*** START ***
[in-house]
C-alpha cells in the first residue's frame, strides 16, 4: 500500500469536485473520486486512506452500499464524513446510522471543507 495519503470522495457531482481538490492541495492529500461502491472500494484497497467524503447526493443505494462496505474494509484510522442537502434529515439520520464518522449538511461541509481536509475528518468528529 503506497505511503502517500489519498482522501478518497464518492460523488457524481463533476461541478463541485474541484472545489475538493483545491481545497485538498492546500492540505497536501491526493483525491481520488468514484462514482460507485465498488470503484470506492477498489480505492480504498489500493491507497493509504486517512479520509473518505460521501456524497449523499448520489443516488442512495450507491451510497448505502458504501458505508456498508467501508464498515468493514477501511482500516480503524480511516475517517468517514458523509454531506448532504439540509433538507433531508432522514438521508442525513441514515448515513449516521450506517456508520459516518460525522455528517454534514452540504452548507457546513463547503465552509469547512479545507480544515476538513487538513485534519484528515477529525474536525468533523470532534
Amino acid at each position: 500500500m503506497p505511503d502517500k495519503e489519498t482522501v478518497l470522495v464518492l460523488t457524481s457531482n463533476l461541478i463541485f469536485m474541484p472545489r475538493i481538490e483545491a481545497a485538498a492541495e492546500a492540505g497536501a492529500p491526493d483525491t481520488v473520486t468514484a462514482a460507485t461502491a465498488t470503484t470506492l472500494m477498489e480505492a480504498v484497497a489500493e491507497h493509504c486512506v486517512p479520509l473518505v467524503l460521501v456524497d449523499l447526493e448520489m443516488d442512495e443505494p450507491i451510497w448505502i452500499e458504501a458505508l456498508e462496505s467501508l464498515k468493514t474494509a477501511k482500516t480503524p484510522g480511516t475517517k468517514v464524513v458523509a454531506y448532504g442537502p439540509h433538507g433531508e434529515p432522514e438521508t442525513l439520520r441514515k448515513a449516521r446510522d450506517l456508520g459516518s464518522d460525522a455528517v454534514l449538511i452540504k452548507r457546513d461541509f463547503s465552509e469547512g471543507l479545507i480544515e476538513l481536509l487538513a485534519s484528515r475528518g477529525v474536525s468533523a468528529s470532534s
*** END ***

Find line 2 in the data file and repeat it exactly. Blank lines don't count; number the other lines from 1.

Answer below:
C-alpha cells in the first residue's frame, strides 16, 4: 500500500469536485473520486486512506452500499464524513446510522471543507 495519503470522495457531482481538490492541495492529500461502491472500494484497497467524503447526493443505494462496505474494509484510522442537502434529515439520520464518522449538511461541509481536509475528518468528529 503506497505511503502517500489519498482522501478518497464518492460523488457524481463533476461541478463541485474541484472545489475538493483545491481545497485538498492546500492540505497536501491526493483525491481520488468514484462514482460507485465498488470503484470506492477498489480505492480504498489500493491507497493509504486517512479520509473518505460521501456524497449523499448520489443516488442512495450507491451510497448505502458504501458505508456498508467501508464498515468493514477501511482500516480503524480511516475517517468517514458523509454531506448532504439540509433538507433531508432522514438521508442525513441514515448515513449516521450506517456508520459516518460525522455528517454534514452540504452548507457546513463547503465552509469547512479545507480544515476538513487538513485534519484528515477529525474536525468533523470532534